“Attempting to Meet Our Nation’s Pediatric Workforce Needs” By Scott A. Shipman, 39 Pediatric Annals 2 (February 2010), p. 92.
“Nurse Practitioners, Certified Nurse Midwives, and Physician Assistants in Physician Offices,” By Melissa Park et al., National Center for Health Statistics, NCHS Data Brief, No. 69, August 2011.
“The Role of Nurse Practitioners in Reinventing Primary Care,” By Mary D. Naylor and Ellen T. Kurtzman, Health Affairs, Vol. 29, No. 5, May 2010, p. 898; “Physician Assistant (PA),” MedlinePlus, US National Library of Medicine, July 27, 2012, http://www.nlm.nih.gov/medlineplus/ency/article/001935.htm (Accessed 8/13/2012).
“Low Reimbursement Depresses Compensation,” HealthLeaders Media.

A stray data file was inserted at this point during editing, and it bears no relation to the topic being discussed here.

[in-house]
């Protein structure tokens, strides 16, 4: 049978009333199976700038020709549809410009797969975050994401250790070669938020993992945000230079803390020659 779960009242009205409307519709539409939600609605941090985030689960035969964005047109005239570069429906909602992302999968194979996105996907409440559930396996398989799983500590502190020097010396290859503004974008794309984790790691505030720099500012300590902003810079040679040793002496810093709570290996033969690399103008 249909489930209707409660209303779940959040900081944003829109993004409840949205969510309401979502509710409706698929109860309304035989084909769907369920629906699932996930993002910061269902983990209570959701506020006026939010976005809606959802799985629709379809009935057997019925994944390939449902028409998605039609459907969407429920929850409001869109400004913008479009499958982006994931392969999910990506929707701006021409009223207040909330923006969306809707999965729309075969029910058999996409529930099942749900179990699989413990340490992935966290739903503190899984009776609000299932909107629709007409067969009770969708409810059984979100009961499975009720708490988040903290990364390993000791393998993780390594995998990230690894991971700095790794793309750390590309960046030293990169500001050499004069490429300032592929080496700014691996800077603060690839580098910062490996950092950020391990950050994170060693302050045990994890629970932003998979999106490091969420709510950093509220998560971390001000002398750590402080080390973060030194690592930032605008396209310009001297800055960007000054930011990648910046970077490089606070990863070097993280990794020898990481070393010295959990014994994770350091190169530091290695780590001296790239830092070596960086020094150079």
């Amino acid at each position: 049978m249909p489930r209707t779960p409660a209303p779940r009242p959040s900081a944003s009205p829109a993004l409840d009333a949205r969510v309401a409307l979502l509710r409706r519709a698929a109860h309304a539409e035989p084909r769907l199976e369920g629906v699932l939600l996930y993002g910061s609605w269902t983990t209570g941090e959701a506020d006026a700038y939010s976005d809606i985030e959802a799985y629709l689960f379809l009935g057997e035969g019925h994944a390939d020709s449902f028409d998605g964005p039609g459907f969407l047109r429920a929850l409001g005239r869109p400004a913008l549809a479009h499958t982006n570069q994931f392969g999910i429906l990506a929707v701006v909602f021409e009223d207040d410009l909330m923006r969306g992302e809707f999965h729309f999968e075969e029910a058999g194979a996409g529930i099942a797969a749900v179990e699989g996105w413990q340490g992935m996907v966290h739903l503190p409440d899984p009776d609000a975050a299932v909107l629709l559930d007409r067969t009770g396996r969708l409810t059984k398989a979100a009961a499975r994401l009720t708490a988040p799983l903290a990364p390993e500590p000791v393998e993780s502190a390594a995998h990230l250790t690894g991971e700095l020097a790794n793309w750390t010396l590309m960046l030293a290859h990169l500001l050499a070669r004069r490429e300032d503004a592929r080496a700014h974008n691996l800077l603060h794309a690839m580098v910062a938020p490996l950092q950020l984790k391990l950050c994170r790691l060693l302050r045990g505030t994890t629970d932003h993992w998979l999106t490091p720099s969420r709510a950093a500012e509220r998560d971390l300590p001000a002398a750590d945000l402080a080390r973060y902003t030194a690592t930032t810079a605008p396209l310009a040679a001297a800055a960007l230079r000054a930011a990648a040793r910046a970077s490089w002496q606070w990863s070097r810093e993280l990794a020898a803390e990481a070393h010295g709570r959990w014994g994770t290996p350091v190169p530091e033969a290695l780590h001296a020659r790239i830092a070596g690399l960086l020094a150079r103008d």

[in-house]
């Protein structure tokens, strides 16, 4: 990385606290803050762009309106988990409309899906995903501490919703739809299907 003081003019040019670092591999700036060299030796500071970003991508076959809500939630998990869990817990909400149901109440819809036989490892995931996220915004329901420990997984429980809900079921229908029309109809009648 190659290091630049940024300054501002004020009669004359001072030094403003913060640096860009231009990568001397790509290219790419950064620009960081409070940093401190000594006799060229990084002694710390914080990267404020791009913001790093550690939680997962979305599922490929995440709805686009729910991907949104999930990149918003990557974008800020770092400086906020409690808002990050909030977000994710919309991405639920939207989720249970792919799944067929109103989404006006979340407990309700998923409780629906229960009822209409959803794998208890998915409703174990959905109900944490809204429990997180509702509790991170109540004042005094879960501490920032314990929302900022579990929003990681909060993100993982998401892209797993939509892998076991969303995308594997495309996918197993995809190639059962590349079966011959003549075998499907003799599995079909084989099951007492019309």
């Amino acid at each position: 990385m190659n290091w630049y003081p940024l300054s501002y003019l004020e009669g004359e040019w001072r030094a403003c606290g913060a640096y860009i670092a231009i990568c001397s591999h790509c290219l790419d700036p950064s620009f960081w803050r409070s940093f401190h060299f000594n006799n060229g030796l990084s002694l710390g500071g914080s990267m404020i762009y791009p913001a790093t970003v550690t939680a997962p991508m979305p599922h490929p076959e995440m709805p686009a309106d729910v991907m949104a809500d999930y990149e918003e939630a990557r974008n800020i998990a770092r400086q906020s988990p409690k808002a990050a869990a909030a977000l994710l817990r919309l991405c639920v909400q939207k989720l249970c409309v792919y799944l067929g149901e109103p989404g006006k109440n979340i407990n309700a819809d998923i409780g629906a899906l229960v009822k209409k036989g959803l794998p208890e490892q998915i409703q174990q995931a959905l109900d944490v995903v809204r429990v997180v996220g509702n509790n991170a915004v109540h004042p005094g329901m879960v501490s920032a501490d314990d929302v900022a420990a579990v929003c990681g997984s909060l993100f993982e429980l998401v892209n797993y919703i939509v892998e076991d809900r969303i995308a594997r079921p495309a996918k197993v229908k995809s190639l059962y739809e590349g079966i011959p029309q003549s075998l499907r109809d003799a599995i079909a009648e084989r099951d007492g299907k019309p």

Ibid.; “Medicaid Facts: California,” American Academy of Pediatrics, June 2011, http://www.aap.org/en-us/advocacy-and-policy/federal-advocacy/access-to-care/Medicaid%20Fact%20Sheets/California.pdf (Accessed 8/7/2012).
“The Adequacy of Physician Reimbursement for Pediatric Care Under Medicaid” By Margaret McManus, Pediatrics, 87, 6, (1991), p. 909, 911.
“Low Reimbursement Depresses Compensation,” HealthLeaders Media.
“Section-by-Section Analysis with Changes Made by Title X and Reconciliation included within Titles I-IX,” Democratic Policy Committee, http://dpc.senate.gov/healthreformbill/healthbill96.pdf (Accessed 5/24/2010).
“What is SCHIP,” American Medical Association, http://www.ama-assn.org/resources/doc/rfs/schip.pdf (Accessed 8/17/2012).
“Medicaid & CHIP,” Kaiser Family Foundation, http://www.statehealthfacts.org/profileind.jsp?cat=4&sub=61&rgn=6 (Accessed 8/7/2012); “Coverage Counts: Supporting Health and Opportunity for Children” Trendwatch, American Hospital Association, 2007, p.5-6.